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Prest: A powerful public response to an attack in a public place

A public library is a sacred place. We will not let this attack stop us from learning, gathering, welcoming.

A public library is one of the greatest achievements of human civilization.

Information is power, and in many societies throughout history it has not been shared freely. To control the flow of information to the masses is to control the very foundation upon which our beliefs and customs and culture are built.

That is what is so extraordinary about the concept of a public library. A library takes our gathered knowledge, our stories and collective histories, and shares it with everyone regardless of their social standing or ability to pay for that knowledge. It’s a place to learn, to explore, to create. For children in particular, a library can be an absolute marvel, a safe haven full of fascinating information and friendly helpers.

A library is the foundation of a democratic society.

On Saturday a man approached North Vancouver’s Lynn Valley library and plaza and, seemingly randomly, started stabbing people. One woman died, and six other victims were wounded. It’s a senseless, horrid, unthinkable tragedy that has shaken this community.

We grieve for the woman who died, and must come together to aid her loved ones in whatever ways we can. Nothing we can say can bring her back, but we will support her family with all of our strength.

We hope for healing for the other victims, who will deal with wounds both mental and physical for the rest of their lives. We take solace in the knowledge they are receiving world-class medical treatment here in North Vancouver. We will support them every step of the way.

We wish for peace for the bystanders and witnesses who saw this attack take place or happened upon the aftermath, many of whom raced into action to aid the injured. Reports from the scene describe staff members from a nearby restaurant – already putting themselves at risk by working front-line positions during a pandemic – pulling an injured mother and her child to safety and chasing off the attacker.

Two other bystanders reportedly put themselves in harm’s way, luring the attacker away from the crowded public space, while still more helpers raced ahead to warn unsuspecting people of the nearby danger. And the librarians themselves jumped into action, helping with triage and getting supplies for first responders. 

The trauma of this day won’t be limited to just those who were attacked. Even the attacker is in our thoughts, another life seemingly lost. What went wrong?

And we praise the first responders who raced into the unknown of an active crime scene to help the wounded and stop the attacker. It seems clear that this man was capable of doing more harm, and it was the quick action of our first responders that stopped him from hurting even more people.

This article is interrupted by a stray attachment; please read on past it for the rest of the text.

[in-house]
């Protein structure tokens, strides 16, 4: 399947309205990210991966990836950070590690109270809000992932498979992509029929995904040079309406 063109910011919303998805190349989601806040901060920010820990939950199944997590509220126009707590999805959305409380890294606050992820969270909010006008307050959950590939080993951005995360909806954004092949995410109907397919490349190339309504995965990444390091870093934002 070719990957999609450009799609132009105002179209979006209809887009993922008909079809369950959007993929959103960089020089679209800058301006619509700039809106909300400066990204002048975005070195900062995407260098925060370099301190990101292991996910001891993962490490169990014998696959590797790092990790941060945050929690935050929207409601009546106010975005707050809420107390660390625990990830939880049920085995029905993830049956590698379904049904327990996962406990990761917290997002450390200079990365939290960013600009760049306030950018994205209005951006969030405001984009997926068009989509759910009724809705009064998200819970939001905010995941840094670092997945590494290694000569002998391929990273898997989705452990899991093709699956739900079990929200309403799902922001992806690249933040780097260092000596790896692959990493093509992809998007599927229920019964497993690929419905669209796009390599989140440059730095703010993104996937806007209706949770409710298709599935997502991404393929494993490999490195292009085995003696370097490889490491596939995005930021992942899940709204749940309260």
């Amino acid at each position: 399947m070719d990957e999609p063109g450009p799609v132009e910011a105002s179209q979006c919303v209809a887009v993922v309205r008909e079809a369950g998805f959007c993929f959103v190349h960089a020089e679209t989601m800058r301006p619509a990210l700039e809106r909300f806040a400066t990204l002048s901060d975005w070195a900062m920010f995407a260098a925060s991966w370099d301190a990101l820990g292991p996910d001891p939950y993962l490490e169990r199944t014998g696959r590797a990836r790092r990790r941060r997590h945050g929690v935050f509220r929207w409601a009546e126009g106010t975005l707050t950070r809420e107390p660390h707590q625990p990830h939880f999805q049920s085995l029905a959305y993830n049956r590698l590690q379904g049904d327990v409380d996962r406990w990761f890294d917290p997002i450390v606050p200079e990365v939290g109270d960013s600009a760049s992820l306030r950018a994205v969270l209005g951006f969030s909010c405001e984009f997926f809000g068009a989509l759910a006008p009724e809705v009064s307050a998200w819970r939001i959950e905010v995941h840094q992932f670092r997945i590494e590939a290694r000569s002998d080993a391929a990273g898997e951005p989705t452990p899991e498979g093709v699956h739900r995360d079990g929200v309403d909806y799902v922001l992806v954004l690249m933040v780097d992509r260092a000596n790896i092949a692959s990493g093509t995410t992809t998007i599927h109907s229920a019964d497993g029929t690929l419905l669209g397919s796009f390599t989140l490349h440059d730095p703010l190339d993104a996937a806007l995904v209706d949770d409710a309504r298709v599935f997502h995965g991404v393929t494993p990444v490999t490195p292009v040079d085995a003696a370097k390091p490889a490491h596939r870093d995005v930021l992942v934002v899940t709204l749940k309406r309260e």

This attack happened on the last weekend of spring break, in a busy public gathering space near restaurants, a shopping mall, businesses, a plaza and the library.

And that is one of the elements of Saturday’s attack that is so shaking, so disturbing for our North Shore community. This was a public space, a meeting ground.

How many of us can say that we were in this very space within the last month, the last week, even the last day?

I know I can. I was in that library one week ago with my two young children. As I type this I’m looking down at a bag of books that we borrowed from that library. A week from now, I’m supposed to take them back.

Librarians are some of the best people I’ve ever met – curious, creative and kind. This assault on their workplace isn’t fair. This assault on our public gathering space isn’t fair. But we’re not going to let that stop us from gathering, from sharing, from welcoming. That much was clear just a day after the attacks, when a massive makeshift memorial grew outside the library.

This will stay with us for a long time, but we can’t let it fester. Ask for help if you need it. Take care of each other. Hug your loved ones tight.

For a few moments Saturday, we saw humanity at its worst. But it was so quickly overwhelmed by humanity at its best.

I will take those library books back. My kids will come back, too, to explore those shelves. We will all come back to the library and plaza, to our free and open public spaces. This is where we meet. This is where we learn. This is where we share.

This is our community.

Andy Prest is the sports editor of the North Shore News. His lifestyle/humour column runs biweekly. [email protected]